The only drawback of this skimming-snapping beak contraption is that the young are heavily reliant on their parents regarding feeding because it takes a while for their beaks to mature into adult form. Until then, parents feed their kids exclusively through regurgitation.
Pelicans are one of the largest birds in the world. The American White Pelican has a wingspan of about 9 feet (244-290 cm, to be precise).
The elongated flying gear allows them to use the ground effect to a great extent when over water and therefore save a lot of energy – because the larger the bird’s body, the more effort it takes for them to remain in flight. That is why you can often see pelicans gliding near the shoreline.
Another moment when the pelicans use the mighty force of ground effect is landing. Landing is tricky for large birds that fly at high speed because, as plane pilots often put it, it is a controlled crash.
The ground effect helps the large bird slow down the flight before it lets its feet touch the ground, allowing for a safer and presumably more comfortable transition from flight to feet.
However, White pelicans like to locate in calmer waters – rivers, lakes, or inland saltwater bodies. On the other hand, Brown pelicans, who are commonly found at the rowdy sea, and, as you’ve already learned, the ground effect works much better over a flat surface. However, the pelicans may have another trick to help them conquer the air.
Recent research has modeled how brown pelicans use localized winds created by the waves to stay in flight via a technique called wave-slope soaring.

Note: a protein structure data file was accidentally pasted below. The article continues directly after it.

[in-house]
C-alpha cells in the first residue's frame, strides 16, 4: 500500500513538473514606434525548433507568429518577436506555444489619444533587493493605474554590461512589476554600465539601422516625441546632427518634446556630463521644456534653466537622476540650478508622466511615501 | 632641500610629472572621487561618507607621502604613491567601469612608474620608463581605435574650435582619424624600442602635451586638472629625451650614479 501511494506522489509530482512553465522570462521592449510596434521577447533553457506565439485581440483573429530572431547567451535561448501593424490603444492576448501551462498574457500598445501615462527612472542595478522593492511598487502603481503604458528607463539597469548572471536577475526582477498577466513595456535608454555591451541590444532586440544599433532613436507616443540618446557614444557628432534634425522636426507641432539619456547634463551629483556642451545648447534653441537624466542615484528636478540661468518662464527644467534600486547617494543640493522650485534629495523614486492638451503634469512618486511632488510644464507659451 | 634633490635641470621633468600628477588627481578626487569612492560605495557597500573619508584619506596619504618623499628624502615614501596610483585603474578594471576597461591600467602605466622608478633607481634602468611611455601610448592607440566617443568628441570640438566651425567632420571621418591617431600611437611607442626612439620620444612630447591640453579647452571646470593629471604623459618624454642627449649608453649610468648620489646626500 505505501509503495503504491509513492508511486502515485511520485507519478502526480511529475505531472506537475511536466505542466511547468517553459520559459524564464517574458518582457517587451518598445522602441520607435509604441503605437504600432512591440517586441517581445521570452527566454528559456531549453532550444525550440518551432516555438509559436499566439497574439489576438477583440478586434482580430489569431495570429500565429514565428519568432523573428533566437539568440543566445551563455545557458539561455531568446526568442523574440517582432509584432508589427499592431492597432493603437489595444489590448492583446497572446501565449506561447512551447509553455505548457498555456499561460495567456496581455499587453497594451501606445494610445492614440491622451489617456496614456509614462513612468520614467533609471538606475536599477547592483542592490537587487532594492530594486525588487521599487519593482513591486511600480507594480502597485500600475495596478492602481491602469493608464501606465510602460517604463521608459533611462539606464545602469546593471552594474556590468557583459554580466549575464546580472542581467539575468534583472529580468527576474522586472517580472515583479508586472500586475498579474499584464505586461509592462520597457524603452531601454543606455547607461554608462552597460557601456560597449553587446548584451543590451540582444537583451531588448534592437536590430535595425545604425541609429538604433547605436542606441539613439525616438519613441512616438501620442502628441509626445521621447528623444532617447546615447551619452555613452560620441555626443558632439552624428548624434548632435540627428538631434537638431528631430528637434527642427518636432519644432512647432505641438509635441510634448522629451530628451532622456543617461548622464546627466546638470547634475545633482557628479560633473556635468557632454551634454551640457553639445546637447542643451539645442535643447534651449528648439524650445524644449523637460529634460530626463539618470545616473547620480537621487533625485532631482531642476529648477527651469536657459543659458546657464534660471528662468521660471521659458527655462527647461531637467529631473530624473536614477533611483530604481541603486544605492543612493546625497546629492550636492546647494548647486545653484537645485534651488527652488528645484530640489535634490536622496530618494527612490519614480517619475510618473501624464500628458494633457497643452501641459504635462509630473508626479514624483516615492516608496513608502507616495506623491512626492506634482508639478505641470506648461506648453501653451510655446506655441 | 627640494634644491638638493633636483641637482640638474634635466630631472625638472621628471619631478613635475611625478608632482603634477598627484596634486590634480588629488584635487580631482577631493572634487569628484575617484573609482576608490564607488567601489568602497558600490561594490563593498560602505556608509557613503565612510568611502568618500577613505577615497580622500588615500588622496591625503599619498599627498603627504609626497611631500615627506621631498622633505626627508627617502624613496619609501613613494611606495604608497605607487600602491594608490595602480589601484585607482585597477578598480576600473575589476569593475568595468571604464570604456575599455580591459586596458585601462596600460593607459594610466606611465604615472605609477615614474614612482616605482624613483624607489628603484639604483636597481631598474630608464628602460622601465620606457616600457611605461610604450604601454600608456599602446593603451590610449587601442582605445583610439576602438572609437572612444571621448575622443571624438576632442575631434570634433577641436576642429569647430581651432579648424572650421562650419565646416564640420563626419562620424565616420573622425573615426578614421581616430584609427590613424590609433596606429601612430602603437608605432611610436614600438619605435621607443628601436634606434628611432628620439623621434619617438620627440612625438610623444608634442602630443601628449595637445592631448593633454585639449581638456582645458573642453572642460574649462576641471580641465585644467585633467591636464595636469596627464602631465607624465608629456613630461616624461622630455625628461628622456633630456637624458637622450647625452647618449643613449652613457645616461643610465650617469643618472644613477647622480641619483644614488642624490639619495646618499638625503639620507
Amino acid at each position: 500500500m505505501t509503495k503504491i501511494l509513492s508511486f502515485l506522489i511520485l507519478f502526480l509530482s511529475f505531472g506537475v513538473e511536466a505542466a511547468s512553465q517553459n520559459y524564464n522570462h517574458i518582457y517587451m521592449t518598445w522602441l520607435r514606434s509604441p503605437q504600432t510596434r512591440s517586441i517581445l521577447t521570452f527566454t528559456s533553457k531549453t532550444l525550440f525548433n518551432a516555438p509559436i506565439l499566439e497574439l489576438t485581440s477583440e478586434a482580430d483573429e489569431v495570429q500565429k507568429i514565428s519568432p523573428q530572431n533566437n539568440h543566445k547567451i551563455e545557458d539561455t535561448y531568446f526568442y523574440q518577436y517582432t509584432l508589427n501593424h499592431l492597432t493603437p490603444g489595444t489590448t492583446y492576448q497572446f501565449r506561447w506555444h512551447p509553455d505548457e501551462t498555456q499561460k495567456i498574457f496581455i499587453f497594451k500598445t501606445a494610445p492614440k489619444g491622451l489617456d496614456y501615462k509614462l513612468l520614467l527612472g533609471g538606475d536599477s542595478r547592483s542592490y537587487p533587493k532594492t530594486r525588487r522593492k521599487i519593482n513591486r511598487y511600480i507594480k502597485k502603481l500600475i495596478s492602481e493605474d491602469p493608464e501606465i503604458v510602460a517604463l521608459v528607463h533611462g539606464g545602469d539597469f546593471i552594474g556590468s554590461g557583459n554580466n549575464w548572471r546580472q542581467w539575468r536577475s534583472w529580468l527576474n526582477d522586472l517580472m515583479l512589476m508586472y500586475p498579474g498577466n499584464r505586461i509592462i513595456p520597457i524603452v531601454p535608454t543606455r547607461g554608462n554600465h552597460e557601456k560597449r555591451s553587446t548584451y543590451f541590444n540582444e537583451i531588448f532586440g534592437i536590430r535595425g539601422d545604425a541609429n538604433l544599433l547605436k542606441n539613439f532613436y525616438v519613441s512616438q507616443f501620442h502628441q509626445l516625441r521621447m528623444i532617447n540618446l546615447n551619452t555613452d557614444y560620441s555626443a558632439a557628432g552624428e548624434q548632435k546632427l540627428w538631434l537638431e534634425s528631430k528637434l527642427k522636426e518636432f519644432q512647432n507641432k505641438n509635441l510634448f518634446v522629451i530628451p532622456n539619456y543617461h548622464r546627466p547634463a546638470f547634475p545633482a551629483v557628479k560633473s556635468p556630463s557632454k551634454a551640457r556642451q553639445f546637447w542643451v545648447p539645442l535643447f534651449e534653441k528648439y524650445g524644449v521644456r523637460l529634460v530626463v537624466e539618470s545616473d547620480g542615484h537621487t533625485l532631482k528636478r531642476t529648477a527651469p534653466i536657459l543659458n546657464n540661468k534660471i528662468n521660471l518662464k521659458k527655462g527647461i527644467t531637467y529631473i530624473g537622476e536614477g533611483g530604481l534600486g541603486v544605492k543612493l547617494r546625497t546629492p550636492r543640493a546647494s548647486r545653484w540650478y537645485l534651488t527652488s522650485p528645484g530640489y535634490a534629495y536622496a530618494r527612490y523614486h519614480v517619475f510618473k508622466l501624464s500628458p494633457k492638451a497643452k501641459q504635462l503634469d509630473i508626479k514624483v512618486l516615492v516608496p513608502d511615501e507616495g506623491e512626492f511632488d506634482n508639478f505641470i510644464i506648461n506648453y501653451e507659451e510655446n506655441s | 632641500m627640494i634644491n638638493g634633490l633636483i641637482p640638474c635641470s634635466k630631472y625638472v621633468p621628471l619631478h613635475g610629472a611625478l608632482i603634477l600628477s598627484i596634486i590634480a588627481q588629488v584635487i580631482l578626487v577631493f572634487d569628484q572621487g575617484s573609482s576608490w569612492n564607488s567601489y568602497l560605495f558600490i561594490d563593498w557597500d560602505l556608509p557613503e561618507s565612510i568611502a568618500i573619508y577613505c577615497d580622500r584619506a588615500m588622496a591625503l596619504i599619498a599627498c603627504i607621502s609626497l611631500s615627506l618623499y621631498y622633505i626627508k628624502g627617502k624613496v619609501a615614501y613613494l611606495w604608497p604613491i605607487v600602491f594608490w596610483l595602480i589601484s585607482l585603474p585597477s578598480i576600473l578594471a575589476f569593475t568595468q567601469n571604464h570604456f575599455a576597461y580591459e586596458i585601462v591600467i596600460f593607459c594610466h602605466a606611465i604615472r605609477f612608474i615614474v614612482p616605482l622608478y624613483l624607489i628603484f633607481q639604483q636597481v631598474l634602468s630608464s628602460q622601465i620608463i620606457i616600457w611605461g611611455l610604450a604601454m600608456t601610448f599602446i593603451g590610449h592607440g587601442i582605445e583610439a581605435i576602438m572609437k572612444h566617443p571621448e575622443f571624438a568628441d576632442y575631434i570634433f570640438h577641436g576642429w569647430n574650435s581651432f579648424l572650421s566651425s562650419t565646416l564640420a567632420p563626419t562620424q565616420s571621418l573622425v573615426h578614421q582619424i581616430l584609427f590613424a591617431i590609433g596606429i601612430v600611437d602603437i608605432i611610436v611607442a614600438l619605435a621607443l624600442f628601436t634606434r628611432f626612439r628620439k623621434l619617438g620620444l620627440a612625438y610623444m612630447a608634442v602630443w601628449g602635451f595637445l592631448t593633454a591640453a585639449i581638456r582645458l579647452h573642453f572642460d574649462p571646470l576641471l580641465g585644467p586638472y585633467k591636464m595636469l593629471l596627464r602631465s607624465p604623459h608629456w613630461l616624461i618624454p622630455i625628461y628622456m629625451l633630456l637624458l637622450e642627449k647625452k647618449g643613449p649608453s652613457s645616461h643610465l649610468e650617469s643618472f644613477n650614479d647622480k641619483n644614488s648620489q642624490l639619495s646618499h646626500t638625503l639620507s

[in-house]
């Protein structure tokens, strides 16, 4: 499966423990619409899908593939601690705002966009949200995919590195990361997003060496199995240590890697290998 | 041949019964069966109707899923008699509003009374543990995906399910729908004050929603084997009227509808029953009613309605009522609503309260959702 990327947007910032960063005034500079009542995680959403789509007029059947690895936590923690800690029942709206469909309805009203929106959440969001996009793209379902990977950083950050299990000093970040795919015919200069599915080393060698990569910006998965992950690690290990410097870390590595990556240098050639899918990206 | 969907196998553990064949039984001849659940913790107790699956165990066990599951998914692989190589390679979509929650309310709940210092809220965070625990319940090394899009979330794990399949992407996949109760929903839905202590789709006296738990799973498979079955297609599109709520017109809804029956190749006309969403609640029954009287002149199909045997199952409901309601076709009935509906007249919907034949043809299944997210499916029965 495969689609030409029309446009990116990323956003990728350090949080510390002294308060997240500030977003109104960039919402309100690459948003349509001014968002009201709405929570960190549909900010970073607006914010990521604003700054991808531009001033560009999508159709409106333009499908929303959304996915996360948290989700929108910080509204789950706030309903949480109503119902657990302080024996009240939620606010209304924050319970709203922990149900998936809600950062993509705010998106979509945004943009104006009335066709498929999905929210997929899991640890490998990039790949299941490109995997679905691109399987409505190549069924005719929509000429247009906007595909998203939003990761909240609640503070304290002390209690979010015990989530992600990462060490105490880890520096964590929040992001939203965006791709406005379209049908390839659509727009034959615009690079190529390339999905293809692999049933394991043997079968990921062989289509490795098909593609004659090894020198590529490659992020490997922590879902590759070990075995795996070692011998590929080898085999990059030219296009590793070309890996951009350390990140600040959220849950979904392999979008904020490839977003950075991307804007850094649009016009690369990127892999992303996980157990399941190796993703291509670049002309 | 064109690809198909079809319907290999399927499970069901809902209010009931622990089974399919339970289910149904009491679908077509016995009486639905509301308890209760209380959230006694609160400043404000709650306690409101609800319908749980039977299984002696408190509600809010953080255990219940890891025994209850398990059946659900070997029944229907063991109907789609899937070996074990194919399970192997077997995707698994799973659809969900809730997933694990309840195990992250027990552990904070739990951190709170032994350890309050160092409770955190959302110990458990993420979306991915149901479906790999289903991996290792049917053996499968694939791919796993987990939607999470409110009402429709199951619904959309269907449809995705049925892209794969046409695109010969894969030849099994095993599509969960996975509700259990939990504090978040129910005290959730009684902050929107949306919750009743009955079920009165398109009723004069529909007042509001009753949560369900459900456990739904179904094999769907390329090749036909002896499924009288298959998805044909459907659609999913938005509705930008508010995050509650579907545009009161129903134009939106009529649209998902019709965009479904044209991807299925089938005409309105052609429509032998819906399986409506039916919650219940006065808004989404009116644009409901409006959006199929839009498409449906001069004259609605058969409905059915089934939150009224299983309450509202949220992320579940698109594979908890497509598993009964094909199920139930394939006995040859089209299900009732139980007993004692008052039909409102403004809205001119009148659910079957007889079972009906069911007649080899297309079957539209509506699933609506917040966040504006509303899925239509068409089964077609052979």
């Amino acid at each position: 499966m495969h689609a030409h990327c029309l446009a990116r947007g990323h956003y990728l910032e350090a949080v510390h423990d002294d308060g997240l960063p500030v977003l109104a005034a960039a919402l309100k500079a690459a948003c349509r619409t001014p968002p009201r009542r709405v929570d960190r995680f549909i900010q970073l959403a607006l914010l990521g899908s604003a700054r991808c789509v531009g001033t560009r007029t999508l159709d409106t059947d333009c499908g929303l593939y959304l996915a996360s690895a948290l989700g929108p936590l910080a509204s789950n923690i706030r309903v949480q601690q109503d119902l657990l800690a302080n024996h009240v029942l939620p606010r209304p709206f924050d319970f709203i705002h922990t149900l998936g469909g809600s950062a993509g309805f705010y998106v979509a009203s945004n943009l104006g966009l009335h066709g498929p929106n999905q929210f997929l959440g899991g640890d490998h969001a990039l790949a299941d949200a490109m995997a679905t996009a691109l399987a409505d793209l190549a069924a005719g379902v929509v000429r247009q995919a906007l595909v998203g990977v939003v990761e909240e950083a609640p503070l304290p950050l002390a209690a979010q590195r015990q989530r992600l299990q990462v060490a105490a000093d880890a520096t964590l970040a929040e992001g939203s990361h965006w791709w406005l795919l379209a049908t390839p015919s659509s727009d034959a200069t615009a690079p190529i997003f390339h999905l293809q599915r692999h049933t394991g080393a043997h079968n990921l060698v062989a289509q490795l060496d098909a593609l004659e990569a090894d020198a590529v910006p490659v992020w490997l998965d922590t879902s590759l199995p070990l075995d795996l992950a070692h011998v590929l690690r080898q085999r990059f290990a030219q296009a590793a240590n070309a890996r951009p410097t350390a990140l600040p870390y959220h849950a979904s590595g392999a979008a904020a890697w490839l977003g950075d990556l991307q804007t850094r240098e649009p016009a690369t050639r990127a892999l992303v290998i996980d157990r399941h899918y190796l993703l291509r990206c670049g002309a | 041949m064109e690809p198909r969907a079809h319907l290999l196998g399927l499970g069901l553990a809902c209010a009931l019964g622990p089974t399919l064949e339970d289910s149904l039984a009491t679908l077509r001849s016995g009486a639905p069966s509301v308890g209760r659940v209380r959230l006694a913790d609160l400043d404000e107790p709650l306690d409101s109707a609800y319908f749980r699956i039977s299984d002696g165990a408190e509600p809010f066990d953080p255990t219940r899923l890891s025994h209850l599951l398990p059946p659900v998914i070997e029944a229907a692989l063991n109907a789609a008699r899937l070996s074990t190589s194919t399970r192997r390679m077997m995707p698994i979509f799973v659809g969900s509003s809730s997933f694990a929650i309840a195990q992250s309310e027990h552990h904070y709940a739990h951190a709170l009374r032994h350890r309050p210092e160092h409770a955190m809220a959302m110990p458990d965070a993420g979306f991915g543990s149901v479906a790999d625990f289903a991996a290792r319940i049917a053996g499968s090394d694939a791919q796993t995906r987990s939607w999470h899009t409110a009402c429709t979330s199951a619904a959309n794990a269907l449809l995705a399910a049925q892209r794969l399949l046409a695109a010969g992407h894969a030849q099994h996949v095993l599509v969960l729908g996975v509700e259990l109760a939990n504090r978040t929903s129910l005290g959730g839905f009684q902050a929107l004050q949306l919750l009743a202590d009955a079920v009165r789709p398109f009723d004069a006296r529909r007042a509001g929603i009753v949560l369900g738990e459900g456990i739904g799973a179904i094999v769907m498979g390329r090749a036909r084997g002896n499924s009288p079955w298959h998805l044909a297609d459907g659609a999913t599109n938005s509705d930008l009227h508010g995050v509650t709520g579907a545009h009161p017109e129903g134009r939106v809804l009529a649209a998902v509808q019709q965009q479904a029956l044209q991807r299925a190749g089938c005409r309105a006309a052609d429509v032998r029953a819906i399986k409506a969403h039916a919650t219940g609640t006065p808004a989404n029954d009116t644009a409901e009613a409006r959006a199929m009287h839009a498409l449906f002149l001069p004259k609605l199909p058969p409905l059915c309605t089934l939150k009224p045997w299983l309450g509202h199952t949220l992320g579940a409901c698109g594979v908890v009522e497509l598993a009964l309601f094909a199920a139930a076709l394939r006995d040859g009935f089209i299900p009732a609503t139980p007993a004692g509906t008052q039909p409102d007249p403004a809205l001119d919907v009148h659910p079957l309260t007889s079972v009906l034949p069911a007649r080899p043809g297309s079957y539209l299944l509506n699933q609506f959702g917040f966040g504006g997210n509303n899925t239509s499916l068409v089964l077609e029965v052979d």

As Ian Stokes, a Ph.D. student in mechanical engineering at UC San Diego who developed the pelican flight model, explains: “Pelicans can fly right along the wave crest for a really long time without flapping at all. They’re basically surfing the wave; it’s pretty sweet to watch. What happens is the wave comes by, and it lifts the air in front of it, as well as creating horizontal flow, and from there we get what we call wave-induced wind.”
Add the huge pelican wings to the picture, and you can easily see the potential benefit to the bird. “You put the pelican in that situation … you can estimate how much energy it can gain or how much energy you can save by using that updraft.”, says Stokes. His model calculates that brown pelicans could save up to 60-70% of the energy needed for gliding flight during weak winds by using the wave-slope soaring.
Other birds that use the ground effect to glide over water are:
To Sum It Up
Birds fly low over water for several reasons. First of all, they save energy by using the ground effect and other physical phenomena to glide over large surfaces swiftly and without much movement.
While gliding, they can pick up food from the water – some birds, like skimmers, have evolved to munch up their unsuspecting prey with their specialized beaks while skimming the water.
It is always fascinating how a behavior that seems so ordinary actually includes many elaborate physical and evolutionary mechanisms that make it possible. Take that into consideration the next time you see a bird gliding over a lake or the sea, and let yourself be even more amazed by nature’s infinite engineering solutions.
Stokes, I.A., Lucas, A.J. Wave-slope soaring of the brown pelican. Mov Ecol 9, 13 (2021). https://doi.org/10.1186/s40462-021-00247-9
Skimming: Why Birds Fly Low Over Water. Stanford University
Frausto, E. Can UCSD doctoral student’s findings on pelicans’ ‘wave-slope soaring’ give drones a lift? La Jolla Light. 29 April 2021
Thomas, B. Bird Flight Over Water. Loyola university. 1 June 2011